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Tangent Spaces of Parametrized Sets - McInerney, Defn 3.3.5

  1. Feb 19, 2016 #1
    I am reading Andrew McInerney's book: First Steps in Differential Geometry: Riemannian, Contact, Symplectic ...

    I am currently focussed on Chapter 3: Advanced Calculus ... and in particular I am studying Section 3.3 Geometric Sets and Subspaces of [itex]T_p ( \mathbb{R}^n )[/itex] ...

    I need help with a basic aspect of Definition 3.3.5 ...

    Definition 3.3.5 reads as follows:

    ?temp_hash=7aeccc5a693e5199bafcc0495a9943fc.png


    In the above definition we find the following:

    " ... ... Here, when we say that a parametrized curve [itex]c \ : \ I \longrightarrow S[/itex] is smooth, we mean that there is a smooth function [itex]\tilde{c} \ : \ I \longrightarrow U[/itex] such that [itex]c = \phi \circ \tilde{c} [/itex] ... ... "

    My question is as follows:

    Why do we need to bother defining [itex]\tilde{c}[/itex] ... the codomain of [itex]c[/itex] is defined as [itex]S[/itex] ... so we surely only need to stipulate that [itex]c[/itex] is continuously differentiable or [itex]C^1[/itex] ... that is the usual definition of 'smooth' so why isn't this enough ...

    ... ... so, my question is then, why do we bother defining [itex]\tilde{c}[/itex] and then go on to consider the composite function [itex]c = \phi \circ \tilde{c}[/itex] ... ?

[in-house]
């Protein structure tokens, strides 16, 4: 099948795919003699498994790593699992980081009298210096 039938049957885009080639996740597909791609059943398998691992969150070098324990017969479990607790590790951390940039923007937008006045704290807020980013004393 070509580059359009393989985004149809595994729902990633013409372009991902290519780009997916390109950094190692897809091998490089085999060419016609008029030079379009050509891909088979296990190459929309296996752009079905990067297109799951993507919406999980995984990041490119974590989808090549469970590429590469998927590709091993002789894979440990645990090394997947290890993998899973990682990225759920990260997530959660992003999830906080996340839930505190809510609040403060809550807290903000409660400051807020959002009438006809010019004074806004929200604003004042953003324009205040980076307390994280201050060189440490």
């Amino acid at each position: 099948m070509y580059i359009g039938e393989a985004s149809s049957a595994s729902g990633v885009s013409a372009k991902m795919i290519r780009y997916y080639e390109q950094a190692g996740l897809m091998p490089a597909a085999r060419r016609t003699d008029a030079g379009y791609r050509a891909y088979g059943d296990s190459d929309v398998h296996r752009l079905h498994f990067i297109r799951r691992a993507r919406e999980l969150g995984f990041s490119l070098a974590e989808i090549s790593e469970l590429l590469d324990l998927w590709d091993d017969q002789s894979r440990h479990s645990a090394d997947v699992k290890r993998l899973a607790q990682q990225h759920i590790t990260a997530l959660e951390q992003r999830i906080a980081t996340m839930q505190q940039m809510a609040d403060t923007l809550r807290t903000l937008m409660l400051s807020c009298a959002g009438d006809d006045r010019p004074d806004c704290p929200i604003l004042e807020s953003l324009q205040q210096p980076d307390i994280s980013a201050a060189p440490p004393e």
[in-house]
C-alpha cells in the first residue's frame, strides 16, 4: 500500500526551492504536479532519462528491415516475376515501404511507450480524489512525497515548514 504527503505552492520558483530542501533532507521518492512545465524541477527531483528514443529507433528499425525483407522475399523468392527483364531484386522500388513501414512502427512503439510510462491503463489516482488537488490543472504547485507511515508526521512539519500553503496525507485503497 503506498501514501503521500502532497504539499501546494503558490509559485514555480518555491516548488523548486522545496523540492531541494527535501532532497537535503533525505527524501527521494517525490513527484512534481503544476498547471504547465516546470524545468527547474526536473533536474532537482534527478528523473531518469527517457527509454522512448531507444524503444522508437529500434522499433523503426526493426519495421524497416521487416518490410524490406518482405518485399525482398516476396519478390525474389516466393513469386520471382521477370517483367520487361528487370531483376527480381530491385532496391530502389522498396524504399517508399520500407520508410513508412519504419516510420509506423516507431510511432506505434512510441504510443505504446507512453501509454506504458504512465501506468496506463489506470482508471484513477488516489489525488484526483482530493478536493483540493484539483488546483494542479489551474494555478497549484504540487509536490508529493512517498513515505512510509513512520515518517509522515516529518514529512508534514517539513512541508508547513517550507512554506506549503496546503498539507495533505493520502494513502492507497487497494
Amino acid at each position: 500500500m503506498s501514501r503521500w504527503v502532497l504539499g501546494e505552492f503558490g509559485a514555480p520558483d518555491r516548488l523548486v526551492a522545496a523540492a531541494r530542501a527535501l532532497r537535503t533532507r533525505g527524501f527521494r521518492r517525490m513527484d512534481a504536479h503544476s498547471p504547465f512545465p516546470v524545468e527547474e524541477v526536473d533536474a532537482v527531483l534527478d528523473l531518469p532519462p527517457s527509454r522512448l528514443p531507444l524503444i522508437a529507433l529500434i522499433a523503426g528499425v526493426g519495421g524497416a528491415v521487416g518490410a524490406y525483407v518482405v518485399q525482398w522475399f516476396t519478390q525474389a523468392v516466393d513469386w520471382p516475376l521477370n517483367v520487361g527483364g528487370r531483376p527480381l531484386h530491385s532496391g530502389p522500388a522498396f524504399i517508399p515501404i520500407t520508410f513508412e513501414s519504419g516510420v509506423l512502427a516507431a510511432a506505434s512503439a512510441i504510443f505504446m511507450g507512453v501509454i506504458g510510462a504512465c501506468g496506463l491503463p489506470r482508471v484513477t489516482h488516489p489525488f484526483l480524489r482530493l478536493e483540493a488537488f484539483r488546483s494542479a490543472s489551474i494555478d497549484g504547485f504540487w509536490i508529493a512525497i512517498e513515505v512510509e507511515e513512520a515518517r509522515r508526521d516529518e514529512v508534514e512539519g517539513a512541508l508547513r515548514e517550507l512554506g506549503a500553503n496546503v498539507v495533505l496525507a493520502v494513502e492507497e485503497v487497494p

Hope someone can help ...

    Peter


    ===========================================================

    To give the context for McInerney's approach to this definition I am providing the introduction to Section 3.3 as follows:


    ?temp_hash=7aeccc5a693e5199bafcc0495a9943fc.png
    ?temp_hash=7aeccc5a693e5199bafcc0495a9943fc.png
     

    Attached Files:

  2. jcsd
  3. Feb 19, 2016 #2

    fresh_42

    Staff: Mentor

    You can imagine the following situation. Think of ##S## being the city in which you live, ##p## your home and ##U## a roadmap of it.
    The formula basically states that you can use a path ##I## on your map and project it to the actually city as well as finding it in reality.

    The point is that ##S## can be of any shape, e.g. curved (or with hills in the example above).
    Smoothness is a local property, i.e. it holds on small neighbourhoods around ##p##, even if for any ##p##. Instead to define what small neighbourhoods in ##S## are, we take a chart ##(U,\phi)## of ##S## in ##ℝ^n## where we already know what smooth means and define it with the help of ##\tilde{c}## and the requirements that ##\tilde{c}## is smooth and ##c=\phi \cdot \tilde{c}##.
     
    Last edited: Feb 19, 2016
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